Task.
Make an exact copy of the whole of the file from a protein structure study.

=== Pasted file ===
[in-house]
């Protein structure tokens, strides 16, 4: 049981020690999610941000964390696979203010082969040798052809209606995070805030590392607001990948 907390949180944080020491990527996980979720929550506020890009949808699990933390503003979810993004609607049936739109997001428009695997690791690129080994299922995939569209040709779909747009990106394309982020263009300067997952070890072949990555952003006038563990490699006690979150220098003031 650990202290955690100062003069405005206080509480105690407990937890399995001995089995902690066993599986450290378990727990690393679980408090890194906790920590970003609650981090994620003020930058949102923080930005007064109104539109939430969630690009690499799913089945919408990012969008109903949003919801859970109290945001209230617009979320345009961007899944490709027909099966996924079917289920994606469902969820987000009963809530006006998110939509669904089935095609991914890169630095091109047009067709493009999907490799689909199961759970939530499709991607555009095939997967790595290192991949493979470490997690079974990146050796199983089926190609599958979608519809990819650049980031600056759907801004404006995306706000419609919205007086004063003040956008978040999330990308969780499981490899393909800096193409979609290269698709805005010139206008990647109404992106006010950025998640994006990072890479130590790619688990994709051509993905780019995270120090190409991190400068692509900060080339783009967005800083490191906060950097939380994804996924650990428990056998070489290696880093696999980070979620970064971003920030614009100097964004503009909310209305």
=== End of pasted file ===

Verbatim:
[in-house]
């Protein structure tokens, strides 16, 4: 049981020690999610941000964390696979203010082969040798052809209606995070805030590392607001990948 907390949180944080020491990527996980979720929550506020890009949808699990933390503003979810993004609607049936739109997001428009695997690791690129080994299922995939569209040709779909747009990106394309982020263009300067997952070890072949990555952003006038563990490699006690979150220098003031 650990202290955690100062003069405005206080509480105690407990937890399995001995089995902690066993599986450290378990727990690393679980408090890194906790920590970003609650981090994620003020930058949102923080930005007064109104539109939430969630690009690499799913089945919408990012969008109903949003919801859970109290945001209230617009979320345009961007899944490709027909099966996924079917289920994606469902969820987000009963809530006006998110939509669904089935095609991914890169630095091109047009067709493009999907490799689909199961759970939530499709991607555009095939997967790595290192991949493979470490997690079974990146050796199983089926190609599958979608519809990819650049980031600056759907801004404006995306706000419609919205007086004063003040956008978040999330990308969780499981490899393909800096193409979609290269698709805005010139206008990647109404992106006010950025998640994006990072890479130590790619688990994709051509993905780019995270120090190409991190400068692509900060080339783009967005800083490191906060950097939380994804996924650990428990056998070489290696880093696999980070979620970064971003920030614009100097964004503009909310209305």